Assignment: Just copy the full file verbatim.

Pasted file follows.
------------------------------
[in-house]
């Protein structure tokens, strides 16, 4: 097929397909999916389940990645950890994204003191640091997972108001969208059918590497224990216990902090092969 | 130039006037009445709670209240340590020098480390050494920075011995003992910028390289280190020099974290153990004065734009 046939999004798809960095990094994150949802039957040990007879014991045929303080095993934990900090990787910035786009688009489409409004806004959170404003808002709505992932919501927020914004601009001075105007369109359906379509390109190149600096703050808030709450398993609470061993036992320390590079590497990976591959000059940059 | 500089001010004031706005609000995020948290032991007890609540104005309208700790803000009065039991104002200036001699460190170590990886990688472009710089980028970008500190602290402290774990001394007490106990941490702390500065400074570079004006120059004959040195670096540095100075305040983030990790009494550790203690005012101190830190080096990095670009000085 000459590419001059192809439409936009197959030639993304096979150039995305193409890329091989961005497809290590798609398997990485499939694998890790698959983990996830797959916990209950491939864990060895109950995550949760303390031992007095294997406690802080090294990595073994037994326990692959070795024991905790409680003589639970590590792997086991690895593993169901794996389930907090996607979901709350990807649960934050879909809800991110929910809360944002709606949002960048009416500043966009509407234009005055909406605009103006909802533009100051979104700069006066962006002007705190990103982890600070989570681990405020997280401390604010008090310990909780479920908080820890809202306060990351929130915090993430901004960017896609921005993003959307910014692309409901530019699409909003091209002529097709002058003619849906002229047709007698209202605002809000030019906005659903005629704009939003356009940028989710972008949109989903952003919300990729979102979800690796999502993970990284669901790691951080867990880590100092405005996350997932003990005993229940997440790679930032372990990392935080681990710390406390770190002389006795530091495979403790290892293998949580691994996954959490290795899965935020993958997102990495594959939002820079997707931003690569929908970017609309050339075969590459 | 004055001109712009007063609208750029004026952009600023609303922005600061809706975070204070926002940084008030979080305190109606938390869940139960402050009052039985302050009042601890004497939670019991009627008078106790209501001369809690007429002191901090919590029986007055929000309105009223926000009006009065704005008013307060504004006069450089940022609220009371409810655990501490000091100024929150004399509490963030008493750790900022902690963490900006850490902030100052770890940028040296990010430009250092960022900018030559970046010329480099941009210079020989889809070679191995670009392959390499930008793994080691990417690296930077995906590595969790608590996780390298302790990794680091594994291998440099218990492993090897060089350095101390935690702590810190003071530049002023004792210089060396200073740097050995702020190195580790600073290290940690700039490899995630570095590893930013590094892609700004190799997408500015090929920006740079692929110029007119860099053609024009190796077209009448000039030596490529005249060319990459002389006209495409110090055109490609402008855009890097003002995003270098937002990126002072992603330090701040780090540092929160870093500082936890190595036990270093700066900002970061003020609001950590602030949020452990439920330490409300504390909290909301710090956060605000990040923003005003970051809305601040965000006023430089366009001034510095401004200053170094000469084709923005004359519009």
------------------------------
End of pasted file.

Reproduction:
[in-house]
């Protein structure tokens, strides 16, 4: 097929397909999916389940990645950890994204003191640091997972108001969208059918590497224990216990902090092969 | 130039006037009445709670209240340590020098480390050494920075011995003992910028390289280190020099974290153990004065734009 046939999004798809960095990094994150949802039957040990007879014991045929303080095993934990900090990787910035786009688009489409409004806004959170404003808002709505992932919501927020914004601009001075105007369109359906379509390109190149600096703050808030709450398993609470061993036992320390590079590497990976591959000059940059 | 500089001010004031706005609000995020948290032991007890609540104005309208700790803000009065039991104002200036001699460190170590990886990688472009710089980028970008500190602290402290774990001394007490106990941490702390500065400074570079004006120059004959040195670096540095100075305040983030990790009494550790203690005012101190830190080096990095670009000085 000459590419001059192809439409936009197959030639993304096979150039995305193409890329091989961005497809290590798609398997990485499939694998890790698959983990996830797959916990209950491939864990060895109950995550949760303390031992007095294997406690802080090294990595073994037994326990692959070795024991905790409680003589639970590590792997086991690895593993169901794996389930907090996607979901709350990807649960934050879909809800991110929910809360944002709606949002960048009416500043966009509407234009005055909406605009103006909802533009100051979104700069006066962006002007705190990103982890600070989570681990405020997280401390604010008090310990909780479920908080820890809202306060990351929130915090993430901004960017896609921005993003959307910014692309409901530019699409909003091209002529097709002058003619849906002229047709007698209202605002809000030019906005659903005629704009939003356009940028989710972008949109989903952003919300990729979102979800690796999502993970990284669901790691951080867990880590100092405005996350997932003990005993229940997440790679930032372990990392935080681990710390406390770190002389006795530091495979403790290892293998949580691994996954959490290795899965935020993958997102990495594959939002820079997707931003690569929908970017609309050339075969590459 | 004055001109712009007063609208750029004026952009600023609303922005600061809706975070204070926002940084008030979080305190109606938390869940139960402050009052039985302050009042601890004497939670019991009627008078106790209501001369809690007429002191901090919590029986007055929000309105009223926000009006009065704005008013307060504004006069450089940022609220009371409810655990501490000091100024929150004399509490963030008493750790900022902690963490900006850490902030100052770890940028040296990010430009250092960022900018030559970046010329480099941009210079020989889809070679191995670009392959390499930008793994080691990417690296930077995906590595969790608590996780390298302790990794680091594994291998440099218990492993090897060089350095101390935690702590810190003071530049002023004792210089060396200073740097050995702020190195580790600073290290940690700039490899995630570095590893930013590094892609700004190799997408500015090929920006740079692929110029007119860099053609024009190796077209009448000039030596490529005249060319990459002389006209495409110090055109490609402008855009890097003002995003270098937002990126002072992603330090701040780090540092929160870093500082936890190595036990270093700066900002970061003020609001950590602030949020452990439920330490409300504390909290909301710090956060605000990040923003005003970051809305601040965000006023430089366009001034510095401004200053170094000469084709923005004359519009």